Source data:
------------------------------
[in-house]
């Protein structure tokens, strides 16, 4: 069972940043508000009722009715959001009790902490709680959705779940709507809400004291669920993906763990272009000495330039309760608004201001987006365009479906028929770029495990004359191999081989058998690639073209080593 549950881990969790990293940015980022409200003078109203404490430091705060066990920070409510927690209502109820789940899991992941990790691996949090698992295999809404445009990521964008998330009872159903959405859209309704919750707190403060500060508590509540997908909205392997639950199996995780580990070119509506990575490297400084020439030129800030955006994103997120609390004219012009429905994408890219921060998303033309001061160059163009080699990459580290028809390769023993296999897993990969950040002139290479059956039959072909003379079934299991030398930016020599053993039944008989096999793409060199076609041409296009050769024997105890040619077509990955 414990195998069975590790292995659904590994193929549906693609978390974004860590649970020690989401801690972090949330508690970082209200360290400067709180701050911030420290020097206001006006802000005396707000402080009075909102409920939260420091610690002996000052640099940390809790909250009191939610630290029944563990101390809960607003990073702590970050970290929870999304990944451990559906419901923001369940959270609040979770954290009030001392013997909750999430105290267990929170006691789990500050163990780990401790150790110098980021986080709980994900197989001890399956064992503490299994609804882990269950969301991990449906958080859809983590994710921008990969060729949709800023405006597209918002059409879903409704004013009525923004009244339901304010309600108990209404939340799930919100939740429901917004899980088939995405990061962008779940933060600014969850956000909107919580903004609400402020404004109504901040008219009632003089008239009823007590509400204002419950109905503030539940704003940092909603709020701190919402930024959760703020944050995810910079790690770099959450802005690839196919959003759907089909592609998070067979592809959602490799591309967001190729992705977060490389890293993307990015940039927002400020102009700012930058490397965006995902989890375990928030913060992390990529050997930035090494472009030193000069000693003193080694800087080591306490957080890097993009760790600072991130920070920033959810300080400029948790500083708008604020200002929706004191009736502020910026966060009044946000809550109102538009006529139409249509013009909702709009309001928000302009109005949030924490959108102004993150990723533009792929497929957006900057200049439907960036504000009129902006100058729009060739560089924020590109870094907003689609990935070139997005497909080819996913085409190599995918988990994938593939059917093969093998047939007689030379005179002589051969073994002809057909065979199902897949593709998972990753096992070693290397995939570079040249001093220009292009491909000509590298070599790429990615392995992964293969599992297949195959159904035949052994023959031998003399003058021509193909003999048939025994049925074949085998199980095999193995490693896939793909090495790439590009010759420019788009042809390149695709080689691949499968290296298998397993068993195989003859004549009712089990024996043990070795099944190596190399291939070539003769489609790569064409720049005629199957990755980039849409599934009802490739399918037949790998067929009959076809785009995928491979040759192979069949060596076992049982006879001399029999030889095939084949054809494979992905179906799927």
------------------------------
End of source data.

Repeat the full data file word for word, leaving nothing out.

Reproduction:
[in-house]
């Protein structure tokens, strides 16, 4: 069972940043508000009722009715959001009790902490709680959705779940709507809400004291669920993906763990272009000495330039309760608004201001987006365009479906028929770029495990004359191999081989058998690639073209080593 549950881990969790990293940015980022409200003078109203404490430091705060066990920070409510927690209502109820789940899991992941990790691996949090698992295999809404445009990521964008998330009872159903959405859209309704919750707190403060500060508590509540997908909205392997639950199996995780580990070119509506990575490297400084020439030129800030955006994103997120609390004219012009429905994408890219921060998303033309001061160059163009080699990459580290028809390769023993296999897993990969950040002139290479059956039959072909003379079934299991030398930016020599053993039944008989096999793409060199076609041409296009050769024997105890040619077509990955 414990195998069975590790292995659904590994193929549906693609978390974004860590649970020690989401801690972090949330508690970082209200360290400067709180701050911030420290020097206001006006802000005396707000402080009075909102409920939260420091610690002996000052640099940390809790909250009191939610630290029944563990101390809960607003990073702590970050970290929870999304990944451990559906419901923001369940959270609040979770954290009030001392013997909750999430105290267990929170006691789990500050163990780990401790150790110098980021986080709980994900197989001890399956064992503490299994609804882990269950969301991990449906958080859809983590994710921008990969060729949709800023405006597209918002059409879903409704004013009525923004009244339901304010309600108990209404939340799930919100939740429901917004899980088939995405990061962008779940933060600014969850956000909107919580903004609400402020404004109504901040008219009632003089008239009823007590509400204002419950109905503030539940704003940092909603709020701190919402930024959760703020944050995810910079790690770099959450802005690839196919959003759907089909592609998070067979592809959602490799591309967001190729992705977060490389890293993307990015940039927002400020102009700012930058490397965006995902989890375990928030913060992390990529050997930035090494472009030193000069000693003193080694800087080591306490957080890097993009760790600072991130920070920033959810300080400029948790500083708008604020200002929706004191009736502020910026966060009044946000809550109102538009006529139409249509013009909702709009309001928000302009109005949030924490959108102004993150990723533009792929497929957006900057200049439907960036504000009129902006100058729009060739560089924020590109870094907003689609990935070139997005497909080819996913085409190599995918988990994938593939059917093969093998047939007689030379005179002589051969073994002809057909065979199902897949593709998972990753096992070693290397995939570079040249001093220009292009491909000509590298070599790429990615392995992964293969599992297949195959159904035949052994023959031998003399003058021509193909003999048939025994049925074949085998199980095999193995490693896939793909090495790439590009010759420019788009042809390149695709080689691949499968290296298998397993068993195989003859004549009712089990024996043990070795099944190596190399291939070539003769489609790569064409720049005629199957990755980039849409599934009802490739399918037949790998067929009959076809785009995928491979040759192979069949060596076992049982006879001399029999030889095939084949054809494979992905179906799927």